And then September of 2015 rolled around, and word broke of Volkswagen’s emission chicanery. You can read about it in-depth elsewhere, but the gist of it was that all of VW Group’s four-cylinder diesels dating back to 2009 failed to meet emissions compliance. There was some sort of program that would detect the car being put through an EPA cycle, and switch to compliant tuning. On the road, however, it was a different story. These cars polluted tens of times the legal limit, likely in order to meet emissions, price, or longevity targets. I was pretty shocked; I’d had two of them and couldn’t believe Volkswagen would go to such lengths.
As I awaited further news on what would turn out to be the boldest scandal of the era, the Golf SportWagen continued to serve me well. Sometime in late October, my best friend Austin decided we should take a random road trip to South Lake Tahoe, California. At first, it seemed like a stupid idea, but then it grew on me, and I decided to go for it. It was to be me, his uncle David, and him. The Golf SportWagen was easily the best candidate for a road trip among our fleet of cars. But when we were about to take off, I saw Austin putting his ancient poodle, Minnie, into the backseat. “What the hell are you doing?” I asked.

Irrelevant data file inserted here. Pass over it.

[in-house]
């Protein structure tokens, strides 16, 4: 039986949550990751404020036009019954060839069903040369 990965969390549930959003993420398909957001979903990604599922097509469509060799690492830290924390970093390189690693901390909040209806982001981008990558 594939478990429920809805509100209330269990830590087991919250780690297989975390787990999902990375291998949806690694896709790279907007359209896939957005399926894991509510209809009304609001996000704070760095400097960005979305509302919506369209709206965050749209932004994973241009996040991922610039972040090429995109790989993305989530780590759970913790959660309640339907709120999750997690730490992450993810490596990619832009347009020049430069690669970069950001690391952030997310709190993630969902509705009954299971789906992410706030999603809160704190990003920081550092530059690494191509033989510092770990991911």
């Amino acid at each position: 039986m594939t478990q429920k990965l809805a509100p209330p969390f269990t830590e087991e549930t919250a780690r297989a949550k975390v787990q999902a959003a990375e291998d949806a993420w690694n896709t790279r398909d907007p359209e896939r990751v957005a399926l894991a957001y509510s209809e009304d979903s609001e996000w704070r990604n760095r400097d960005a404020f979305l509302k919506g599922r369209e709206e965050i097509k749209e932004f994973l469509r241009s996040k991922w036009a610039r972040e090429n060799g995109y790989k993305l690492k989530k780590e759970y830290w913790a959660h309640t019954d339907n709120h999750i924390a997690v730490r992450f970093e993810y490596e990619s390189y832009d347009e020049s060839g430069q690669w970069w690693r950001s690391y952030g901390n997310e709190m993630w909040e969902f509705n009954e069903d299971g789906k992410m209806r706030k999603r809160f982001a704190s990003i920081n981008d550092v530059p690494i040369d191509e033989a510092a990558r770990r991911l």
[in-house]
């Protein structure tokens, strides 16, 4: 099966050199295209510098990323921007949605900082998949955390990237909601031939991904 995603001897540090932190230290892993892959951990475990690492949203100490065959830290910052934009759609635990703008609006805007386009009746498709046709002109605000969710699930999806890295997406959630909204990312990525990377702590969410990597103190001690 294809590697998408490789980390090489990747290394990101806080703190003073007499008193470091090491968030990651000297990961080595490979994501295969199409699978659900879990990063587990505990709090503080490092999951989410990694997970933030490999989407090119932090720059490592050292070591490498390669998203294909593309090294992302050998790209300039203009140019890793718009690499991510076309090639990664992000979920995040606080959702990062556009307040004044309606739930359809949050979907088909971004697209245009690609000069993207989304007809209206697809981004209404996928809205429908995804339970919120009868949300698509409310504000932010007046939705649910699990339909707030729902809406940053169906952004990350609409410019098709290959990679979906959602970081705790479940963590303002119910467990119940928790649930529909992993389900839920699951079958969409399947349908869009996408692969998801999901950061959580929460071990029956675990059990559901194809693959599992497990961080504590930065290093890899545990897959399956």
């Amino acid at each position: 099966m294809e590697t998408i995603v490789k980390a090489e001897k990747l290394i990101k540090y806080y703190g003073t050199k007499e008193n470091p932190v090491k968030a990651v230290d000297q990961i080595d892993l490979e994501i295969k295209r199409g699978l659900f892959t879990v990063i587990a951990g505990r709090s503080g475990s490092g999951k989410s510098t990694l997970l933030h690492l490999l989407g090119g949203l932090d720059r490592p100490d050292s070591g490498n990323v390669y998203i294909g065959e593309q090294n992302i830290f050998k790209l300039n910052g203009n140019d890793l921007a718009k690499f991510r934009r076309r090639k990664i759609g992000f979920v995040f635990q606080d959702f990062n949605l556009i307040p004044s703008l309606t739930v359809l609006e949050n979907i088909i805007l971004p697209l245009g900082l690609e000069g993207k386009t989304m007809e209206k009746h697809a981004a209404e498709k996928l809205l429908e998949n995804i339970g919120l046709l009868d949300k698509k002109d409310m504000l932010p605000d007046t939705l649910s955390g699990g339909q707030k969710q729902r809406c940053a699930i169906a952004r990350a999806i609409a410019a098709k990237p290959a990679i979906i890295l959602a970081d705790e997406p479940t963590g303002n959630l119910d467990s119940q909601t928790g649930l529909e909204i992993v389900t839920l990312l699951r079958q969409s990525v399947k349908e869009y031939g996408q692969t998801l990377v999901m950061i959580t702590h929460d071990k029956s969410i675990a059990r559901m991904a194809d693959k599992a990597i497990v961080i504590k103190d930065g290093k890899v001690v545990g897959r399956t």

“I think we should take Minnie.” I didn’t like this idea. First of all, we’d be staying in hotels; what were we going to do with a dog? Second, Minnie was mostly blind, deaf, and, most importantly, highly incontinent. But then Austin pleaded and I acquiesced. Minnie was starting to exhibit signs of persistent pain, and this was a chance for him to give her one final trip in style. So, we took Minnie with us and headed west.
I’d been getting persistent warnings about the level of the DEF tank, which was drawing low as I approached 10,000 miles. The car needed the DEF in order to remain emissions compliant (ha!) so it was programmed such that it would give you increasingly frequent messages within the last 1,000 miles letting you know you were low. When the tank was fully empty, you got one or two more trips, and then it would refuse to start until you filled the tank back up. I knew this trip would put us well into the red, so I suggested we do something about it while we were still in Oklahoma City, where we lived. There was a truck stop just along I-40 and we pulled in. David, who is a truck driver, suggested we try the DEF pumps at the truck station. “It’s the same stuff,” he said. And he was right. And I didn’t need Volkswagen’s special AdBlue filter to fill the tank, nor did I need their AdBlue solution itself. All in, I think I paid around $10.